Greens Wilt

Chastened Environmentalists Leave Joburg Summit Empty-handed

Johannesburg—"It's clear that we've suffered a number of major defeats in the last 10 days," declared Andrew Hewett, a spokesperson for Oxfam. Hewett was not the only ideological environmentalist to express dismay over the results of negotiations at World Summit on Sustainable Development. The Plan of Implementation negotiated by the summiteers in Johannesburg is like "putting a Band-Aid over a gaping wound," maintained a glum Melanie Steiner from the World Wildlife Federation. Greenpeace climate director Steve Sawyer commented with regard to setting goals and timetables for the global deployment of renewable energy, "What we've come up with is absolute zero, absolutely nothing." Peter van der Gaag, speaking for ANPED, an alliance of European green groups, proclaimed that the World Summit on Sustainable Development was "a damage control summit" and that "we barely kept our heads above water."

In retrospect, from the point of view of political environmentalists, the Summit was probably doomed to failure because it was trying to force two totally incompatible goals together—eradicating poverty and limiting economic growth. Environmental improvement is simply impossible without economic growth, yet economic growth is anathema to green summiteers. "The summit failed to set the necessary economic and ecological limits to globalization," declared Daniel Mittler from Friends of the Earth.

When the greens arrived in Johannesburg, they were demanding that the nations of world commit to:

(1) cutting in half the number of people who don't have access to clean safe drinking water, and cut in half the number of those without adequate sanitation by 2015;

(2) requiring that 15 percent of the world's primary energy be supplied by new renewables like solar, wind and small hydropower by 2010;

(3) setting a global framework for holding multinational corporations accountable for their actions;

(4) requiring that products be labeled for alleged ecological friendliness, especially foods produced using genetically modified crops;

(5) developing a 10-year framework aimed at establishing sustainable patterns of consumption and production;

(6) ending agricultural subsidies and subsidies on conventional fuels;

(7) strengthening the precautionary principle as an international regulatory tool;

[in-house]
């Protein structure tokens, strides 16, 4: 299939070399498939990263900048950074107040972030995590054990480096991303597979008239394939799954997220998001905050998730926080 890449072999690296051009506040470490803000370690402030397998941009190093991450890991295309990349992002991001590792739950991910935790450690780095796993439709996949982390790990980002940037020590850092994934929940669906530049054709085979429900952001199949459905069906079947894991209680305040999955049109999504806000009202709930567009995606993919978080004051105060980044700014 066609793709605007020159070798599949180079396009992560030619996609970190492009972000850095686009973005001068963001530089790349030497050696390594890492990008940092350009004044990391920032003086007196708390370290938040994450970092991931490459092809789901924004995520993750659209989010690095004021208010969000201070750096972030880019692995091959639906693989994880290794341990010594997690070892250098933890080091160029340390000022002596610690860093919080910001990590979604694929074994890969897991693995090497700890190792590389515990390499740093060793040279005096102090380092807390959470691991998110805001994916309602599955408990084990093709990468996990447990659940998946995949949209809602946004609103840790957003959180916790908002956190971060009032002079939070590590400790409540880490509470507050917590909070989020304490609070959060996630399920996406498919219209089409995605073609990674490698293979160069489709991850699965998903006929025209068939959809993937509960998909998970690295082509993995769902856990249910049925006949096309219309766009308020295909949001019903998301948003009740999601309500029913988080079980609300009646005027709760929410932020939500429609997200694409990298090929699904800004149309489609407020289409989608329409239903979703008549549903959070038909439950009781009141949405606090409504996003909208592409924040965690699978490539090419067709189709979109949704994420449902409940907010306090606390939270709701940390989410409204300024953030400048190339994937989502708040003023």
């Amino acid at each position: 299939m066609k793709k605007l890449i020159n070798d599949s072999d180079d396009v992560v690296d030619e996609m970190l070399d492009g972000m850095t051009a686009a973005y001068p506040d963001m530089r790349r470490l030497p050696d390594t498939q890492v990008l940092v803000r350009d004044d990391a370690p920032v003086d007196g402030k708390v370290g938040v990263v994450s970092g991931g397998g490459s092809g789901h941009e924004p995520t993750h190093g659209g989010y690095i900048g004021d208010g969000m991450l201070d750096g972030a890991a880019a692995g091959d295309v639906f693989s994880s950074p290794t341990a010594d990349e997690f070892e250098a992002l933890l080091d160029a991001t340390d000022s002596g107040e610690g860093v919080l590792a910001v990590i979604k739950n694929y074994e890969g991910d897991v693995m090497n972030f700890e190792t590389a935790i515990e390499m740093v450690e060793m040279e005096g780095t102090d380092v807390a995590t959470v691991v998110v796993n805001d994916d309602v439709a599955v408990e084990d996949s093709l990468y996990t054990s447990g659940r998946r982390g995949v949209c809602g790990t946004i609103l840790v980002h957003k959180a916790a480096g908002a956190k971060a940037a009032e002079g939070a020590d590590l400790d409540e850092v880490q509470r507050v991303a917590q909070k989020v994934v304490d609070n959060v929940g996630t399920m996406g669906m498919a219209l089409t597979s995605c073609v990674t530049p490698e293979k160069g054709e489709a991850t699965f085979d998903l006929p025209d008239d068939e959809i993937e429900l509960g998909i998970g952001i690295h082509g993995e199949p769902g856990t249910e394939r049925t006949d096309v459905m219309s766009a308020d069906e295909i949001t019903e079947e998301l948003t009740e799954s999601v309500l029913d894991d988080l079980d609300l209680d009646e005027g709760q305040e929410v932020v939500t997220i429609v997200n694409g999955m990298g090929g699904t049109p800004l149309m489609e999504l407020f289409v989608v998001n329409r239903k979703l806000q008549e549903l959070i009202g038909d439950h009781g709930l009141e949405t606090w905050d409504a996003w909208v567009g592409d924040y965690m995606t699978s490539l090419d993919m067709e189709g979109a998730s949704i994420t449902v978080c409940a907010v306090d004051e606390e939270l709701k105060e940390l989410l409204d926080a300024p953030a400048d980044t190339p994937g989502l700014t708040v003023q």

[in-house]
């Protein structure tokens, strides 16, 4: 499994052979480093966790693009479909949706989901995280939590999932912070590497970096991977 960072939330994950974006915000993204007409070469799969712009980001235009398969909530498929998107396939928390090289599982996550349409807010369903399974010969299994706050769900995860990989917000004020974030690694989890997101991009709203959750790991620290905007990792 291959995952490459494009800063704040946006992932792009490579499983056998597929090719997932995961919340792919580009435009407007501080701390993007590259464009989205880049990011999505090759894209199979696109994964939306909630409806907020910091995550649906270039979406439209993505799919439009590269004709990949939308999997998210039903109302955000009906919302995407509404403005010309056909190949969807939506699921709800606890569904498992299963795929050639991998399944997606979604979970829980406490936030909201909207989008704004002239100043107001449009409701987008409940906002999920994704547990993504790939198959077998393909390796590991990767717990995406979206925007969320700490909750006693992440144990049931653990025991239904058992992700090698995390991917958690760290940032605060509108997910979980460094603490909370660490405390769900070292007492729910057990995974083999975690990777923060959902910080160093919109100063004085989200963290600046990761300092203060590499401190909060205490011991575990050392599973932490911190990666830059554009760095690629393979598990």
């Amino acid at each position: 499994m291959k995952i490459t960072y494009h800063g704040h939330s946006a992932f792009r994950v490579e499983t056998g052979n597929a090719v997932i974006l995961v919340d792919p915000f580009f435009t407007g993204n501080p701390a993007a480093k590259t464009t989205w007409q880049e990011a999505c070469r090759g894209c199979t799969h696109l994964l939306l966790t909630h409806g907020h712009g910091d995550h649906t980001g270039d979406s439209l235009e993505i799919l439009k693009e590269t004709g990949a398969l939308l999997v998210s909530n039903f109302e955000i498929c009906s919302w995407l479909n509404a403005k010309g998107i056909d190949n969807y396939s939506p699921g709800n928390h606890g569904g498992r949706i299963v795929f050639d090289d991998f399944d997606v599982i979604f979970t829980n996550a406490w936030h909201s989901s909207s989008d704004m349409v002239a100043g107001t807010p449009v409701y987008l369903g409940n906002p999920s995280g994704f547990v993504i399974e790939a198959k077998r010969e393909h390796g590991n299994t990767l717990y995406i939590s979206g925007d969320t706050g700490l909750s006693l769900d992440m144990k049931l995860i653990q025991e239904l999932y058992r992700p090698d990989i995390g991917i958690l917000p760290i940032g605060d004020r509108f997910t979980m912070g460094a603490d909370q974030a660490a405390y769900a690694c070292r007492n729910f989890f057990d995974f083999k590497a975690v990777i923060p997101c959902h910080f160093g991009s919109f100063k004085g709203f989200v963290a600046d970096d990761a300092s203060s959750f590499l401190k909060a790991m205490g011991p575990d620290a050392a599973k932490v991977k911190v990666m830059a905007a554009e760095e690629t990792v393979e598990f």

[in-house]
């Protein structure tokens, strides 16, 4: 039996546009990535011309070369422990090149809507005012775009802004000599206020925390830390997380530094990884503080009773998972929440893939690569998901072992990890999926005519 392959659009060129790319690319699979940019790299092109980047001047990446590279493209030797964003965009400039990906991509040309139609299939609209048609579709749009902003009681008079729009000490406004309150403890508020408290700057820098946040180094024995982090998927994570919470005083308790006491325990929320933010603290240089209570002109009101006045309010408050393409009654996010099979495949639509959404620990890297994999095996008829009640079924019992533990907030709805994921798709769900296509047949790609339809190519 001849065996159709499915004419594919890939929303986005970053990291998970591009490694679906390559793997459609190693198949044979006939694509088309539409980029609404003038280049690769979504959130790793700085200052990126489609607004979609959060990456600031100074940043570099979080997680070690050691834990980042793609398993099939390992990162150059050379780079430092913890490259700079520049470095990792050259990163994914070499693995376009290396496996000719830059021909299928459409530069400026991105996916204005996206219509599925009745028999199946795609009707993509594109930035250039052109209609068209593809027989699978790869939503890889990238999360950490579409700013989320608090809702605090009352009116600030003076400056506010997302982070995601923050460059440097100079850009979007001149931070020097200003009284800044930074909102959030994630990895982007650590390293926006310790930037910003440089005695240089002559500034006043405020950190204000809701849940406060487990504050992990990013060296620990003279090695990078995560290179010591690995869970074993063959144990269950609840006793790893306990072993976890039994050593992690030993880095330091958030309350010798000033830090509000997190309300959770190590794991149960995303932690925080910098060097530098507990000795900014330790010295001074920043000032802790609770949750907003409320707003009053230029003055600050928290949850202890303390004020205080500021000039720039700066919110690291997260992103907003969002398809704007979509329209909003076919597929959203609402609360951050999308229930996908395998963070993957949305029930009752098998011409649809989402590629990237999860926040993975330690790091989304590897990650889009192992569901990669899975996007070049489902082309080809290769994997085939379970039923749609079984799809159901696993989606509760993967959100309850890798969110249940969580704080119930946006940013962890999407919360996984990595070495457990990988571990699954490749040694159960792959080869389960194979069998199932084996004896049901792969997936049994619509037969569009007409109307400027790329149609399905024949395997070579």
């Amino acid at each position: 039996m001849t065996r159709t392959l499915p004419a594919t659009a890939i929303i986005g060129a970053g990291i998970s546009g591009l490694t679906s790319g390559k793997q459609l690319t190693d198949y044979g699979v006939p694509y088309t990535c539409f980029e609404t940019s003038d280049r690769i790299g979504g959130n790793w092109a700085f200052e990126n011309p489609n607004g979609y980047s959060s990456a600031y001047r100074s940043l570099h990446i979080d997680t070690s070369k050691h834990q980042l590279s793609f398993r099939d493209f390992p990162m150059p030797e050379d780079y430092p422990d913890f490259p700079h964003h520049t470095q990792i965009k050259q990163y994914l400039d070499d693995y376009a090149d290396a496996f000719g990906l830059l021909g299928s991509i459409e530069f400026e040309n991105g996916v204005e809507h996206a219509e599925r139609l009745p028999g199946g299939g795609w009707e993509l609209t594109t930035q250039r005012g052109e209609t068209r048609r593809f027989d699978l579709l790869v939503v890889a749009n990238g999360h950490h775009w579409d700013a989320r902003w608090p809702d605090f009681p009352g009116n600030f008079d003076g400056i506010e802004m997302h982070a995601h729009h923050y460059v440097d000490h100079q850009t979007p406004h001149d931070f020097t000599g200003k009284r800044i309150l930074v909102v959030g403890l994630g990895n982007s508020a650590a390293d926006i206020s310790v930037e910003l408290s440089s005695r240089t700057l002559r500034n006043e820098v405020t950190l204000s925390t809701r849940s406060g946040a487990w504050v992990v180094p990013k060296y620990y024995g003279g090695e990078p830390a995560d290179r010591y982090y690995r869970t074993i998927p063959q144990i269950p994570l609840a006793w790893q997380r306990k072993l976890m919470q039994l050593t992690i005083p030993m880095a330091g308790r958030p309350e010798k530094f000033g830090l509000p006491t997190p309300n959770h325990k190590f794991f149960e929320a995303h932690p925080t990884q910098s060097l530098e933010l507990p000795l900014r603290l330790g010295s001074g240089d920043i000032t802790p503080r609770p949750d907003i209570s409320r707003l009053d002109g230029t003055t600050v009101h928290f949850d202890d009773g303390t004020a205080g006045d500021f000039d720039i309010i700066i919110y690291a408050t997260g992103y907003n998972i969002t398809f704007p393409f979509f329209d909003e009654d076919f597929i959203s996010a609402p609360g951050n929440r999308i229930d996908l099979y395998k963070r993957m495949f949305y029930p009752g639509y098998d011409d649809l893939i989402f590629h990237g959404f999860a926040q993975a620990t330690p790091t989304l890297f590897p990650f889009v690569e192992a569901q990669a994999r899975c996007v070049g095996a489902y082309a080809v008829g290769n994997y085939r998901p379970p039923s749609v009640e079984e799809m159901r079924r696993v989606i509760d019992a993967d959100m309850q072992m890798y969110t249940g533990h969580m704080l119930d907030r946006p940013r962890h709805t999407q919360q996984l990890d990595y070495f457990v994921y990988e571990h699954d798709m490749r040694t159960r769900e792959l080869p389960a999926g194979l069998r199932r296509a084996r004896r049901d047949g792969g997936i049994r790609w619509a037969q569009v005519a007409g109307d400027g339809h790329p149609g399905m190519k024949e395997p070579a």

(8) obtaining commitments from rich countries to raise the proportion of their GDP they devote to overseas aid to 0.7 percent of their gross domestic products annually.

(9) subordinating agreements reached by World Trade Organization to multilateral environmental agreements.

Of above list, the greens essentially managed to get only the first one adopted by the summit negotiators. "The only new real target is halving the number of people without access to good sanitation by 2015," said WWF's Melanie Steiner. She added, "We did not come to the Summit to agree just to a sanitation target." In any case, it is arguable that only the sanitation target and the proposal to end farm subsidies are really aimed at the Summit's professed goal of eradicating poverty. After 10 days of hard negotiating behind closed doors, there are no global renewable energy targets, no 10-year sustainable consumption and production project, no global eco-labeling scheme outside of the Biosafety Protocol, no end to agricultural subsidies, no strengthening of the precautionary principle, no subordinating of the WTO's trade agenda to the United Nations' green agenda and no 0.7 percent aid increases. Why? Largely because all of these proposals ran into the alliance of Japan, the U.S., Canada, Australia and New Zealand, commonly known as JUSCANZ.

Ideological environmentalists, looking for what cheer they could find, did point to some language on corporate accountability in the draft political statement, which is supposed to be issued unanimously in the name of all the nations that participated in the Summit. According to Steve Sawyer, nearly everyone at the summit acknowledges "there is something wrong with unbridled neoliberal capitalism." The draft political statement kicks the issue of corporate responsibility upstairs to the United Nations' General Assembly. The idea is that the General Assembly will select a UN agency to convene an international meeting aimed at devising a global Protocol on Corporate Responsibility and Behavior. Of course, corporations should be held responsible for any malfeasance; they already are held responsible by national governments. Just ask executives at Arthur Andersen, Enron and WorldCom. What the green lobbyists are aiming at with their corporate responsibility protocol is to set up global environmental and labor standards to which all companies must adhere. One effect of this type of one-size-fits-all global regulation would be to reduce overall investment in developing nations.

The greens were also cheered by the announcement during the Summit that China, Canada, and Russia have ratified or will soon ratify the Kyoto Protocol which is aimed at limiting the use of fossil fuels so as to prevent alleged man-made global warming. This will increase pressure on the United States to reconsider its withdrawal from the Protocol in April 2001.

Finally, on one point, free marketers and greens can wholeheartedly agree—that economically and ecologically damaging global agricultural subsidies should be eliminated. However, the rogue states of subsidies, the U.S. and the European Union nations, refused to budge on this issue. They claim that the subsidy issue will be taken up and resolved in the WTO negotiations over the next three years.

"Johannesburg is not the end of the line," declared WWF's Melanie Steiner. This is the moral equivalent of Arnold Schwarzenegger's line in The Terminator, "I'll be back."

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